Rupee depreciation has both negative as well as positive impact on Current account deficit. It increases the cost of imports like crude oil, gold and goods and services. It makes the overseas tour costlier and students studying abroad face the brunt of rupee depreciation due to higher cost of living.It increases yield on NRI accounts. On the positive front, it makes the export competitive in the global market and increase the foreign tourism footfall. It also helps in the generation of more revenue of IT cos through BPO to India. However, as Indian imports are mainly of subsistence nature and they overweighs positive effect of rupee depreciation on exports, it leads to negative consequences. On fiscal front, imports of fuel due supply side inflation leads to escalation of prices thereby requiring the government to increase subsidies on crude oil, fertilizers etc. It leads to burgeoning of non plan expenditure. Further, heavy investment in gold and other non productive revenue in a hedge against rupee depreciation decrease the saving base thereby decreasing investment which ultimately lead to slowdown and impact capital expenditure. It forces govt. to increase expenditure in order to spur demand. It also increases interest payment on liability of government on loans and increases debt service ratio. Therefore both CAD and FD are inextricably linked with rupee depreciation and the latter has cascading effect on both.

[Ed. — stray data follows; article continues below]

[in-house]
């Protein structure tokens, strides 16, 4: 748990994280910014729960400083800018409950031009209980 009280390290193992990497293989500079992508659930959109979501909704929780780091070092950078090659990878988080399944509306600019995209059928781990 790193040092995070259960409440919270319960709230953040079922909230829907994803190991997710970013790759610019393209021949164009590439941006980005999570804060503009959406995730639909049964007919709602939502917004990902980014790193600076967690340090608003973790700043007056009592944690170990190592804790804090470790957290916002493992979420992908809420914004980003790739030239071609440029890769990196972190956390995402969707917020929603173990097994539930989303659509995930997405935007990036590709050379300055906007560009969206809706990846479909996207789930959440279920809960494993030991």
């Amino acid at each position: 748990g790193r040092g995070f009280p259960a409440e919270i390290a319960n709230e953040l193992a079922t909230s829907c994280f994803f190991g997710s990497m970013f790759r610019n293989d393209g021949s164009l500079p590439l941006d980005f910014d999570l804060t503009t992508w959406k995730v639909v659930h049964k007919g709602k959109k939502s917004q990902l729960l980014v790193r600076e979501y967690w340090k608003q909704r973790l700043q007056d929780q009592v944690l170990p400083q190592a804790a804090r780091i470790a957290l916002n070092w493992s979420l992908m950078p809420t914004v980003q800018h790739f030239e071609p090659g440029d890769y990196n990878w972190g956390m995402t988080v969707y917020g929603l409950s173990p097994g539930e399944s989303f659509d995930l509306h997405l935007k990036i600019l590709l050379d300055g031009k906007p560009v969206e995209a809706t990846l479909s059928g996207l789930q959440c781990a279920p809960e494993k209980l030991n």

19) “The Liberty Reserve case shows that data thefts, hacking attacks and online scams are replacing the traditional crimes and the digital currency is now at the center of the money laundering operations.” Do you think measures taken by the Indian government and RBI are effective in preventing cases like Liberty Reserve in India? Give your opinion. (250 Words)`3

Liberty Reserve case shows yet another example of increasing of digitization of money laundering and associated crimes. The question that it poses is in light of technological developments across the world, can money laundering be tamed specially in developing countries like India?